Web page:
Stay in the know about wildlife, water quality, and ecosystems on Sanibel and Captiva Islands and in Southwest Florida

Video Highlights Threats to Shorebirds

April 28, 2020

SCCF invites you to view our NEW animated shorebird conservation video produced by The City of Sanibel, in partnership with SCCF, “Ding” Darling Wildlife Society, and Sanibel-Captiva Audubon Society.

This short, educational video highlights the threats shorebirds face every day and showcases simple ways residents and visitors can be good neighbors to shorebirds and other coastal wildlife.

Our shorebird nesting season begins in February and goes through August. Among the shorebirds facing conservation challenges are threatened species such as snowy plovers, least terns, and Wilson’s plovers.


Many coastal shorebird species are facing significant threats from habitat loss to interference in nesting activities. Shorebird couples create small scrapes or depressions in the sand and lay approximately 3 eggs, which blend in with the sand and are very difficult for beachgoers to see.

Disturbances such as close-range loud noises, unleashed pets, and human activity too close to nesting areas can cause adult shorebirds to flush away from their nests, leaving separated chicks vulnerable to predators and the natural elements, and potentially stepped on by beachgoers.

Please follow these guidelines to protect our feathery friends:

  • Give wildlife space. Stay out of posted nesting areas and keep your distance from nesting shorebirds and other wildlife areas. Fly kites away from posted areas.
  • Keep your dog on a leash and away from posted nesting areas. Unleashed dogs may cause harm to vulnerable shorebird chicks. All dogs on the beach must be on a leash no longer than 8-feet in length.
  • Never chase wildlife. Forcing birds to fly wastes precious energy reserves needed for nesting and migration. Flushing birds may also lead to nest abandonment and leave eggs and nestlings vulnerable to predators and the hot Florida sun.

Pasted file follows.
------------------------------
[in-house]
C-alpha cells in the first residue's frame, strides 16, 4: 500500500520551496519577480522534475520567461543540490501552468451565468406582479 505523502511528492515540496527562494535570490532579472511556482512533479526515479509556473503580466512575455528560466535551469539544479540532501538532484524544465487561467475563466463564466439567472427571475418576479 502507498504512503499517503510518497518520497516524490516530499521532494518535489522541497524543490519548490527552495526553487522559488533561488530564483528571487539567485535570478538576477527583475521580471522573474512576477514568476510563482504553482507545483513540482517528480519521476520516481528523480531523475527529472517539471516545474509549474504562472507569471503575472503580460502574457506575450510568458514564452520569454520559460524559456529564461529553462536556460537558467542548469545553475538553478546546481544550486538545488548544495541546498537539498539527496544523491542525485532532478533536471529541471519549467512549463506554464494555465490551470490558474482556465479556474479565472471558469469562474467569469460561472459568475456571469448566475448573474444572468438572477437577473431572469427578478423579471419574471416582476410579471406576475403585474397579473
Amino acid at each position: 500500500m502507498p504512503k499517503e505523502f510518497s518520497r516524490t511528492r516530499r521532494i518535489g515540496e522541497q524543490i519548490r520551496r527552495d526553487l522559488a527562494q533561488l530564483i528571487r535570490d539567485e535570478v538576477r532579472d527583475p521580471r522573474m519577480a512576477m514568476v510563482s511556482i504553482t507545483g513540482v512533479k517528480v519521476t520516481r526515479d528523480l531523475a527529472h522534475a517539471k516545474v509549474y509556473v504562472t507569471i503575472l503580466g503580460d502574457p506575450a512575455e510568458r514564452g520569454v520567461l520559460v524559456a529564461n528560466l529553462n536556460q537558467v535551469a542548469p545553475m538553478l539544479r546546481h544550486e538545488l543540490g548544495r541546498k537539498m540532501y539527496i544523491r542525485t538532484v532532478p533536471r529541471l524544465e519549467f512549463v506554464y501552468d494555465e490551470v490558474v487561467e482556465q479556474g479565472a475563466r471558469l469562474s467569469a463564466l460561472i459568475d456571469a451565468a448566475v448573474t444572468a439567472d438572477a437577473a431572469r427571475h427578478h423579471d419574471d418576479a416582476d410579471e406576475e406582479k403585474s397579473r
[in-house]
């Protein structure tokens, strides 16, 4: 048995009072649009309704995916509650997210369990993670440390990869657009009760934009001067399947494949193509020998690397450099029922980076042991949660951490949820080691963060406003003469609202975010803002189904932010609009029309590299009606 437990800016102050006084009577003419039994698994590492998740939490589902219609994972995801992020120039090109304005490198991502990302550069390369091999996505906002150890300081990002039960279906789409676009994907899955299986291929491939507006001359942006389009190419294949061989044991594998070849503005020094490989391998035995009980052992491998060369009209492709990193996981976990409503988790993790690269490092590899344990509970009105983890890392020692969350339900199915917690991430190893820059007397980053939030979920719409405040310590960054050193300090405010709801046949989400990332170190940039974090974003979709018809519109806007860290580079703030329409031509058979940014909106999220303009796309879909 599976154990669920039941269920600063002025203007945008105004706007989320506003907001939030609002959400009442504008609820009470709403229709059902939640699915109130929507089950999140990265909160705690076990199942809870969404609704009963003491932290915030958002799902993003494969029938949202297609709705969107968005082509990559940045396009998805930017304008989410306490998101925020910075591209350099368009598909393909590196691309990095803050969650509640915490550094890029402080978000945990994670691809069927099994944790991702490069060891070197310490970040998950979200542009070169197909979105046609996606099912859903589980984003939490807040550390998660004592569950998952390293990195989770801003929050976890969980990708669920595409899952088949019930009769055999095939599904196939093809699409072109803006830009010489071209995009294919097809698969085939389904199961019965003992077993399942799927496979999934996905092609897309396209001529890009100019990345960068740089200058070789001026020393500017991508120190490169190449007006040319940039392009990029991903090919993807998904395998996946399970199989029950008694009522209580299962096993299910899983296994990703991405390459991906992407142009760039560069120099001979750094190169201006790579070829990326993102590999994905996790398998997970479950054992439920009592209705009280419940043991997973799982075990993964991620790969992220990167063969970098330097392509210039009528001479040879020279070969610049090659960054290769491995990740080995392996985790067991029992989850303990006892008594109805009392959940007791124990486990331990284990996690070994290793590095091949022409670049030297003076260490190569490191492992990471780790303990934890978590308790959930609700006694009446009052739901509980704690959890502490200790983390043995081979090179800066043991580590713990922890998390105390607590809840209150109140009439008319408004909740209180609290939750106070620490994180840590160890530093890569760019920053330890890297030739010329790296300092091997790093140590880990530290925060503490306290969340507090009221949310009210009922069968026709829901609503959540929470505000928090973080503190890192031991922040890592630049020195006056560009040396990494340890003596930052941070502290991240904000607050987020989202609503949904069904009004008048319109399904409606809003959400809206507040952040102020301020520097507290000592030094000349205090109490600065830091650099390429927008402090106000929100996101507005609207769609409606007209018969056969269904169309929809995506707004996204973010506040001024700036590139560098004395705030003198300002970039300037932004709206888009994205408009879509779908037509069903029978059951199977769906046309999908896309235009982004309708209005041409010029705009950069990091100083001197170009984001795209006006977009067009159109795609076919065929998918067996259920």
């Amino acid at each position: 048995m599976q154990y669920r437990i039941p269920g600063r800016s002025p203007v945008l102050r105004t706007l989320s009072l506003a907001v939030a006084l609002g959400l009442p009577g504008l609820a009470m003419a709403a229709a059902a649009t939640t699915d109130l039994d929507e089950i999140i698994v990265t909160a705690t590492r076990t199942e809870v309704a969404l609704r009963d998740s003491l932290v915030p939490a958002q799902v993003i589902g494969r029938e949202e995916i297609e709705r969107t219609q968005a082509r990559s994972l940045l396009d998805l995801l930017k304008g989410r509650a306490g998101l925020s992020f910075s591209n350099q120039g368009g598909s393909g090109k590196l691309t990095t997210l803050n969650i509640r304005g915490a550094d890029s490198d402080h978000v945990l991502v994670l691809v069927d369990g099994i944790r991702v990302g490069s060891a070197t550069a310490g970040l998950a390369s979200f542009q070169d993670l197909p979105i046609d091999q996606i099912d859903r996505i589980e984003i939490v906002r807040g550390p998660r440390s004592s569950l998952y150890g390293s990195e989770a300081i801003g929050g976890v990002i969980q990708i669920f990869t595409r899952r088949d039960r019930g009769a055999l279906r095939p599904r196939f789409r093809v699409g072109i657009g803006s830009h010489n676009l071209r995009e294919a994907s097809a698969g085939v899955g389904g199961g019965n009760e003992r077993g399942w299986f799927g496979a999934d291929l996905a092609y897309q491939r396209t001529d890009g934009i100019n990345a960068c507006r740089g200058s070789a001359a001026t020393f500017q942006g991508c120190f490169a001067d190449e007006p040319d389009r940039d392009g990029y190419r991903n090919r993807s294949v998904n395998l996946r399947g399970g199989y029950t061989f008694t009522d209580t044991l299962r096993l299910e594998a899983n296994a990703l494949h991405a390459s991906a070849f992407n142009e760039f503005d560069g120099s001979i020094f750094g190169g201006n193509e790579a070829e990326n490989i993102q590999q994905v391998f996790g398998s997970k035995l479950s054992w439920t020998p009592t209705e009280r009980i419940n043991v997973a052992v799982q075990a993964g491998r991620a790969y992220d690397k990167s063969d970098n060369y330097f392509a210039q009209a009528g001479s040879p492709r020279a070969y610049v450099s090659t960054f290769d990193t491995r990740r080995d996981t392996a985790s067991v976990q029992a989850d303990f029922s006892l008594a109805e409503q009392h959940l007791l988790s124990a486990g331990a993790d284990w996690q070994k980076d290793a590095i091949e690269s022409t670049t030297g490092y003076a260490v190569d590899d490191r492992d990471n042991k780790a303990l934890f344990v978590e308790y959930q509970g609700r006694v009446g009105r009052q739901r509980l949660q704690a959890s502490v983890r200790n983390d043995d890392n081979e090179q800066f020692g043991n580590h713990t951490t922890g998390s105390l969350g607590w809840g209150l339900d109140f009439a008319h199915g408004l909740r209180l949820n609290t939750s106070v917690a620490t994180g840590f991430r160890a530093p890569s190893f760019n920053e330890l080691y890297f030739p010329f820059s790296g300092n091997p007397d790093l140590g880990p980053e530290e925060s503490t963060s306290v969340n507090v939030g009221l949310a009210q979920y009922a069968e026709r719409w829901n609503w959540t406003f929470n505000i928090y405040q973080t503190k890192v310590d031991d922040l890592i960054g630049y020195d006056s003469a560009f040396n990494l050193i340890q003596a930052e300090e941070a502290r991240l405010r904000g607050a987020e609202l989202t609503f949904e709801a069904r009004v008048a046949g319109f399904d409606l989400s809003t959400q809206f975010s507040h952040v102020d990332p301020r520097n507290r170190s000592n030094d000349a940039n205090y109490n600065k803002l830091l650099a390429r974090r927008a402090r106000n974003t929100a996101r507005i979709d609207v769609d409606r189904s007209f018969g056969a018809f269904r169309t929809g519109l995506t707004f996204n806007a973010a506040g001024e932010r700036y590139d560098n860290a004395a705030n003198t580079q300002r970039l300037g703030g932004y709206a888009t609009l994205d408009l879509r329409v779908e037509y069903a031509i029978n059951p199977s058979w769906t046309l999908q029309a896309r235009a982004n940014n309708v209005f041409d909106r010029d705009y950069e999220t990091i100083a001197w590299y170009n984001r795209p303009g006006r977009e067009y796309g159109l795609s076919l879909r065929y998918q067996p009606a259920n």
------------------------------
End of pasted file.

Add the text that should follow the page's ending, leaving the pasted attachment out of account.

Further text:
• Do not feed wildlife. Food scraps attract predators such as crows and gulls to the area, which prey on shorebirds and their hatchlings.
  • Secure trash that may injure or entrap wildlife.
  • Remove all beach furniture and equipment from the beach BY 9pm to avoid nesting obstacles or wildlife entrapments.
  • Fill holes/level sandcastles after your beach day. Flightless chicks and sea turtle hatchlings and may fall into holes and become trapped.
  • Leave the wrack line undisturbed to provide shorebirds food and critical habitat.
  • Keep off the dune vegetation. Beach vegetation protects wildlife and our homes from coastal erosion.
  • Leave personal fireworks at home and attend an official display instead. The loud sounds and bright lights of close-range fireworks on Florida’s beaches can have catastrophic effects on nesting birds and sea turtles.

Teach visitors, neighbors, and children these conservation tips!

Please email with any shorebird nesting sightings or disturbances. On Sanibel, violations of wildlife ordinances may be subject to City, State, and/or Federal fines and penalties and should be reported immediately to the Sanibel Police Department at (239) 472-3111.


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